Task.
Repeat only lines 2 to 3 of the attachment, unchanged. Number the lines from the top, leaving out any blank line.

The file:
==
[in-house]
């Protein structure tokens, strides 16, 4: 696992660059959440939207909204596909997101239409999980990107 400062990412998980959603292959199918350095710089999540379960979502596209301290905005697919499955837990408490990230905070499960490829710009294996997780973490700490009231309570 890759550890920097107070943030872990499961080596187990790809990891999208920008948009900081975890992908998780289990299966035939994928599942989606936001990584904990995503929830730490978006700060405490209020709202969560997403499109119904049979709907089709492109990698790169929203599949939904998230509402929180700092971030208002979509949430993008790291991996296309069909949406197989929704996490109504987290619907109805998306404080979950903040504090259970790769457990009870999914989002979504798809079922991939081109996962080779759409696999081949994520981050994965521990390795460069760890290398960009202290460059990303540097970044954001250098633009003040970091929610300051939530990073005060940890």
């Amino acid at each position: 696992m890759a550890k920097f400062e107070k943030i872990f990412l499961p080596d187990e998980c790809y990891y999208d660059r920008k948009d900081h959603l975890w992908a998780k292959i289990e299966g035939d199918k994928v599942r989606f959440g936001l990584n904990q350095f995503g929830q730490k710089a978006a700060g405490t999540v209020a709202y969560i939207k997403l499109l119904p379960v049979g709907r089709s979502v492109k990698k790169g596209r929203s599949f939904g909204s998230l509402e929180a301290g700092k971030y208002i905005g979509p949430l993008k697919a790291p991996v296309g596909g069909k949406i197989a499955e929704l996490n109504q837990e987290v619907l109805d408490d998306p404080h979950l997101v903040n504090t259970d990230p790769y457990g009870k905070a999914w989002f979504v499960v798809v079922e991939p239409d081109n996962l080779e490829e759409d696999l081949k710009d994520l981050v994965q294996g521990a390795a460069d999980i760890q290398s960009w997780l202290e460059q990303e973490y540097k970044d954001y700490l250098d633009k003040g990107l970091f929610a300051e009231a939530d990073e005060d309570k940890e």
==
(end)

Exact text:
């Protein structure tokens, strides 16, 4: 696992660059959440939207909204596909997101239409999980990107 400062990412998980959603292959199918350095710089999540379960979502596209301290905005697919499955837990408490990230905070499960490829710009294996997780973490700490009231309570 890759550890920097107070943030872990499961080596187990790809990891999208920008948009900081975890992908998780289990299966035939994928599942989606936001990584904990995503929830730490978006700060405490209020709202969560997403499109119904049979709907089709492109990698790169929203599949939904998230509402929180700092971030208002979509949430993008790291991996296309069909949406197989929704996490109504987290619907109805998306404080979950903040504090259970790769457990009870999914989002979504798809079922991939081109996962080779759409696999081949994520981050994965521990390795460069760890290398960009202290460059990303540097970044954001250098633009003040970091929610300051939530990073005060940890």
């Amino acid at each position: 696992m890759a550890k920097f400062e107070k943030i872990f990412l499961p080596d187990e998980c790809y990891y999208d660059r920008k948009d900081h959603l975890w992908a998780k292959i289990e299966g035939d199918k994928v599942r989606f959440g936001l990584n904990q350095f995503g929830q730490k710089a978006a700060g405490t999540v209020a709202y969560i939207k997403l499109l119904p379960v049979g709907r089709s979502v492109k990698k790169g596209r929203s599949f939904g909204s998230l509402e929180a301290g700092k971030y208002i905005g979509p949430l993008k697919a790291p991996v296309g596909g069909k949406i197989a499955e929704l996490n109504q837990e987290v619907l109805d408490d998306p404080h979950l997101v903040n504090t259970d990230p790769y457990g009870k905070a999914w989002f979504v499960v798809v079922e991939p239409d081109n996962l080779e490829e759409d696999l081949k710009d994520l981050v994965q294996g521990a390795a460069d999980i760890q290398s960009w997780l202290e460059q990303e973490y540097k970044d954001y700490l250098d633009k003040g990107l970091f929610a300051e009231a939530d990073e005060d309570k940890e």